Following closely on the heels of FLS is another SAGES program called the Fundamentals of Endoscopic Surgery (FES). FES is modeled after FLS as a validated training and testing program of knowledge and skills in flexible gastrointestinal (GI) endoscopy. Like FLS, FES consists of web-based didactic material covering the fundamental knowledge required to perform flexible endoscopy as well as a written exam and a hands-on skills test. Because there is no equivalent of the MISTELS trainer for flexible endoscopy, the FES task force chose to use a computer based simulation platform for the hands-on skills test. There are five skills sets for FES including endoscope navigation, loop reduction, mucosal evaluation and targeting. FES is currently undergoing rigorous reliability and validity testing and will be rolled out at the SAGES annual meeting in April 2010. Once validated, it is expected that FES will take its place alongside FLS as another requirement by the American Board of Surgery to become certified.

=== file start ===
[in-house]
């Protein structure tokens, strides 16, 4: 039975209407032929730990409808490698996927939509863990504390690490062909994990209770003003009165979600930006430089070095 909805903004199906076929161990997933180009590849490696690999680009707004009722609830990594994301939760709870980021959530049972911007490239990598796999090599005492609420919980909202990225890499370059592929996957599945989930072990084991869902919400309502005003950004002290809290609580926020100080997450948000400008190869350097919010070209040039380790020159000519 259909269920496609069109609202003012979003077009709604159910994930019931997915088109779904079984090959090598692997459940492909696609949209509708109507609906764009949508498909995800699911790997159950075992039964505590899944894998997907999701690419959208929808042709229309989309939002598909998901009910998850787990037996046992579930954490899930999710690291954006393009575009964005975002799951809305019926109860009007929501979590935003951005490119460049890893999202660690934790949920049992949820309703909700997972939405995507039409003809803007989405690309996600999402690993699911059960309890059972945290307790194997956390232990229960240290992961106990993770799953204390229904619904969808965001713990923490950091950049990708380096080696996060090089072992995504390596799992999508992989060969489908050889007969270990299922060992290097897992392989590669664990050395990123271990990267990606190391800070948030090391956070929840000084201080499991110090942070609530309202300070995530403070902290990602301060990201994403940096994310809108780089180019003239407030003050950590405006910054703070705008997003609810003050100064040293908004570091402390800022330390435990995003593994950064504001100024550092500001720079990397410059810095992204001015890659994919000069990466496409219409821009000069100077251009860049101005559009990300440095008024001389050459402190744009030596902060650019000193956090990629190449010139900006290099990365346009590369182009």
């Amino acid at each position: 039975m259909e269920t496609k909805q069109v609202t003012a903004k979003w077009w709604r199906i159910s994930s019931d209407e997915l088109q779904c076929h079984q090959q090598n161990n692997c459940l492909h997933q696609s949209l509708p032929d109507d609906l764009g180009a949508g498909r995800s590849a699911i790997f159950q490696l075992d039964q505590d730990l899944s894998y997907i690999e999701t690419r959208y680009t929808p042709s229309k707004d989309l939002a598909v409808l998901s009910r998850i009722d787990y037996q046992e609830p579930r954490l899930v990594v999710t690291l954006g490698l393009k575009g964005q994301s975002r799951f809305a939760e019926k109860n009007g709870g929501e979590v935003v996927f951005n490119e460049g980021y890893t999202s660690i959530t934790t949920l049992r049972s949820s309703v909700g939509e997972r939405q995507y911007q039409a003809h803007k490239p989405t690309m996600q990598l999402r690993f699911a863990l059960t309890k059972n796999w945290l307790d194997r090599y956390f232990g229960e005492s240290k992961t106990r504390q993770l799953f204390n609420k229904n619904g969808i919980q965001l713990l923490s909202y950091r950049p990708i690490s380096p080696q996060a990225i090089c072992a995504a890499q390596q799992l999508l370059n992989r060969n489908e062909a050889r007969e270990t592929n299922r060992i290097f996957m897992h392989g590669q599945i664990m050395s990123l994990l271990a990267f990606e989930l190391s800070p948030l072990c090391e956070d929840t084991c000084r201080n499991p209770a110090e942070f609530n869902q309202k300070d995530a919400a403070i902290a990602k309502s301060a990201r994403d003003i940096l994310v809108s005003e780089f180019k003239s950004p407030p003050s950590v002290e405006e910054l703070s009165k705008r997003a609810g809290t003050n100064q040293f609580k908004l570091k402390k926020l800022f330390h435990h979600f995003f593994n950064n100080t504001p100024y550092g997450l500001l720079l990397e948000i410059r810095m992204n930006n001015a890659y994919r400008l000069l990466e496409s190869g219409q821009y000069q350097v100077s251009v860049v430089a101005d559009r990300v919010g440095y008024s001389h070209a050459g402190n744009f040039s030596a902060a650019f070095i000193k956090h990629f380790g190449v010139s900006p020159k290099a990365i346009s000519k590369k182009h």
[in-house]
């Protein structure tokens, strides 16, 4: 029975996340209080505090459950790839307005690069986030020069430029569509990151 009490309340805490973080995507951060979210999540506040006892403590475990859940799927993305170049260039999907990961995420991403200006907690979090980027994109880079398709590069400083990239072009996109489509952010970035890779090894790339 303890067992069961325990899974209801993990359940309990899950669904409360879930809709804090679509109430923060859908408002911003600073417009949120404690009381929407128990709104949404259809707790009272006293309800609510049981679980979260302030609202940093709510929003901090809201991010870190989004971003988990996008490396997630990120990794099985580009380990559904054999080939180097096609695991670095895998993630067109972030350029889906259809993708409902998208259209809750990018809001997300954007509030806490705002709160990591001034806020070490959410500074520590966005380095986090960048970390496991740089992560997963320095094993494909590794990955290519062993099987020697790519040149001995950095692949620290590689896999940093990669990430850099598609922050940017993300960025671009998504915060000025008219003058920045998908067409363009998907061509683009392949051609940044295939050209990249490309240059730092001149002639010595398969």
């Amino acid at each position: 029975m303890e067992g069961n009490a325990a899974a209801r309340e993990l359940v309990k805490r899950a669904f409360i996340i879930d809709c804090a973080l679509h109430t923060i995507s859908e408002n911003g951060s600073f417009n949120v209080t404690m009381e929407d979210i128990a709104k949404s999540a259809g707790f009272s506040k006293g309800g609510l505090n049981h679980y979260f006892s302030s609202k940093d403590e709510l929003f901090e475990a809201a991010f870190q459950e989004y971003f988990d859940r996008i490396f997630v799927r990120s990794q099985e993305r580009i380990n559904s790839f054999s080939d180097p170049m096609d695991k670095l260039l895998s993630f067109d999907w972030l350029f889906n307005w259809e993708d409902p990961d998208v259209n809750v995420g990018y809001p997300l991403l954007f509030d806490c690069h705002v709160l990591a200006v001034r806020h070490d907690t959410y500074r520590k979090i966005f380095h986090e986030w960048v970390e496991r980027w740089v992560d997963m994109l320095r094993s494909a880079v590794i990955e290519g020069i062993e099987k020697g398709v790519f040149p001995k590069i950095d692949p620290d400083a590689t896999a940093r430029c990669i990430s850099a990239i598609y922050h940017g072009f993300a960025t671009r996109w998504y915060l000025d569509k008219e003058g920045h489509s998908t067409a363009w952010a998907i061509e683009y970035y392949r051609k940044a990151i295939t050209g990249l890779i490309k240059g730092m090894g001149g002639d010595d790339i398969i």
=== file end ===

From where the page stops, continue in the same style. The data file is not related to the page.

While validated simulator training and testing is important, meaningful measures of real clinical performance are crucial to verifying that a practicing surgeon has the skills that he or she say they have. Validated clinical measures of procedure performance are also required to demonstrate that simulator training has a positive effect on clinical performance. Such an effect is called predictive validity in that performance on the simulator predicts performance in the real clinical domain. Predictive validity is the “Holy Grail” of simulation technology but is missing for almost all current surgical simulators. While developing FES it was envisioned that predictive validity would be a crucial component to its evaluation. As a result, the FES Task Force developed and validated a clinical assessment tool for GI endoscopy called GAGES-the Global Assessment of Gastrointestinal Endoscopic Skills. GAGES was developed by expert endoscopists and educators who defined the fundamental skills required to perform flexible GI endoscopy and then distilled the evaluation of these skills into 2 global assessments: GAGES Upper Endoscopy (GAGES-UE) and GAGES Colonoscopy (GAGES-C). A multi-institutional trial was then conducted to establish the validity of GAGES proving that experts and novices achieved different scores when evaluated by expert observers. This exciting work provided the first validated clinical assessment tool for performing flexible endoscopy and may replace the practice of using procedure numbers as a surrogate for procedural competence.